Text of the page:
1.1. Basic Ruby language literacy

The goal of this section is to get you going with Ruby. It takes a breadth-first approach: we’ll walk through the whole cycle of learning some syntax, writing some code, and running some programs.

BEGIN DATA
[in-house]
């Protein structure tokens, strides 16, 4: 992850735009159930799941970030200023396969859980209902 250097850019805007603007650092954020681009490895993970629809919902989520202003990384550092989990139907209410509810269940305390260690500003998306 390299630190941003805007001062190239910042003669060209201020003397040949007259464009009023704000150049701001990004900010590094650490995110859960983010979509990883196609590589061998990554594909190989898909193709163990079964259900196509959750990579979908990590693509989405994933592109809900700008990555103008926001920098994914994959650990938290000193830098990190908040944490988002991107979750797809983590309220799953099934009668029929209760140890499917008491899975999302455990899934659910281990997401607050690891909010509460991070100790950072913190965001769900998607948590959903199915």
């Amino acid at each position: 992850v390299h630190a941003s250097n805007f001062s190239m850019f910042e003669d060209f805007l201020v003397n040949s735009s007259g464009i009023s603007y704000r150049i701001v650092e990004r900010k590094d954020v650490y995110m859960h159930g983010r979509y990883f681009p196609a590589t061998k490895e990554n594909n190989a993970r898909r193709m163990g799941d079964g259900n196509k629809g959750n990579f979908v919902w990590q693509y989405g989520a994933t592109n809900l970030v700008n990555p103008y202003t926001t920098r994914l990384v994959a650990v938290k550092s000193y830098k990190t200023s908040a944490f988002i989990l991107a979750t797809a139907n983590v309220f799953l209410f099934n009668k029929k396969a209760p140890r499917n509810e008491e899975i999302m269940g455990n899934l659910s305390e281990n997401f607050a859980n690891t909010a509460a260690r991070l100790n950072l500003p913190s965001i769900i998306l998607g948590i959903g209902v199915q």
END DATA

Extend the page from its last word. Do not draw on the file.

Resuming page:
At this point, you need to have Ruby installed on your computer.[1] The examples in this book use Ruby 2.1.0. You also need a text editor (you can use any editor you like, as long as it’s a plain-text editor and not a word processor) and a directory (a.k.a. a folder) in which to store your Ruby program files. You might name that directory rubycode or rubysamples—any name is fine, as long as it’s separate from other work areas so that you can keep track of your practice program files.

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